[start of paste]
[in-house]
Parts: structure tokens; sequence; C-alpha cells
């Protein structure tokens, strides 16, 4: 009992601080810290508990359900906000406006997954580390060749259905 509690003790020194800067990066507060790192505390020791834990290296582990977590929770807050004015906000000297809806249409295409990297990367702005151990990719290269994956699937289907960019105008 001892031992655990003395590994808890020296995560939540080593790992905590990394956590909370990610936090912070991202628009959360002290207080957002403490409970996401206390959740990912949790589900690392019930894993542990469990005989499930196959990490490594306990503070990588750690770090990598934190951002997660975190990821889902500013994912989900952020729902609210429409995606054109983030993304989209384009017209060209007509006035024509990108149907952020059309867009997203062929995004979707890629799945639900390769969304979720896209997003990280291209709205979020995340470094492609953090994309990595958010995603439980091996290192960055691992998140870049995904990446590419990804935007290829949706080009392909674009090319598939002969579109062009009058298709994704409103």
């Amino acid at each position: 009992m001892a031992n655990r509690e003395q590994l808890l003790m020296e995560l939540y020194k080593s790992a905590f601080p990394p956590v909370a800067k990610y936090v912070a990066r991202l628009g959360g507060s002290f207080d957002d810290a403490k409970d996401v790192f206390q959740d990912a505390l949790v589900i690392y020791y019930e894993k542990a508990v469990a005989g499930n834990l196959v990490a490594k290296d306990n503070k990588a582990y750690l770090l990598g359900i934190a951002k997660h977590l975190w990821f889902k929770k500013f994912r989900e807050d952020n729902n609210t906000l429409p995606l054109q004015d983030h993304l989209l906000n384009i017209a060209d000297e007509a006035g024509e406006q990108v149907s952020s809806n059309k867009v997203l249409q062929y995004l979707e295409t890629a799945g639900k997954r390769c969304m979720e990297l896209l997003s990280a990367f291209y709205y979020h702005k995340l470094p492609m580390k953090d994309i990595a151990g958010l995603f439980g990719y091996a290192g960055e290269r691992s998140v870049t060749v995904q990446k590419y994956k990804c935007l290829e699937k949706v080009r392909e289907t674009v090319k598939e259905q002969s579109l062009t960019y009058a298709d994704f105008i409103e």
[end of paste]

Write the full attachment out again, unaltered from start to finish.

[in-house]
Parts: structure tokens; sequence; C-alpha cells
């Protein structure tokens, strides 16, 4: 009992601080810290508990359900906000406006997954580390060749259905 509690003790020194800067990066507060790192505390020791834990290296582990977590929770807050004015906000000297809806249409295409990297990367702005151990990719290269994956699937289907960019105008 001892031992655990003395590994808890020296995560939540080593790992905590990394956590909370990610936090912070991202628009959360002290207080957002403490409970996401206390959740990912949790589900690392019930894993542990469990005989499930196959990490490594306990503070990588750690770090990598934190951002997660975190990821889902500013994912989900952020729902609210429409995606054109983030993304989209384009017209060209007509006035024509990108149907952020059309867009997203062929995004979707890629799945639900390769969304979720896209997003990280291209709205979020995340470094492609953090994309990595958010995603439980091996290192960055691992998140870049995904990446590419990804935007290829949706080009392909674009090319598939002969579109062009009058298709994704409103």
């Amino acid at each position: 009992m001892a031992n655990r509690e003395q590994l808890l003790m020296e995560l939540y020194k080593s790992a905590f601080p990394p956590v909370a800067k990610y936090v912070a990066r991202l628009g959360g507060s002290f207080d957002d810290a403490k409970d996401v790192f206390q959740d990912a505390l949790v589900i690392y020791y019930e894993k542990a508990v469990a005989g499930n834990l196959v990490a490594k290296d306990n503070k990588a582990y750690l770090l990598g359900i934190a951002k997660h977590l975190w990821f889902k929770k500013f994912r989900e807050d952020n729902n609210t906000l429409p995606l054109q004015d983030h993304l989209l906000n384009i017209a060209d000297e007509a006035g024509e406006q990108v149907s952020s809806n059309k867009v997203l249409q062929y995004l979707e295409t890629a799945g639900k997954r390769c969304m979720e990297l896209l997003s990280a990367f291209y709205y979020h702005k995340l470094p492609m580390k953090d994309i990595a151990g958010l995603f439980g990719y091996a290192g960055e290269r691992s998140v870049t060749v995904q990446k590419y994956k990804c935007l290829e699937k949706v080009r392909e289907t674009v090319k598939e259905q002969s579109l062009t960019y009058a298709d994704f105008i409103e």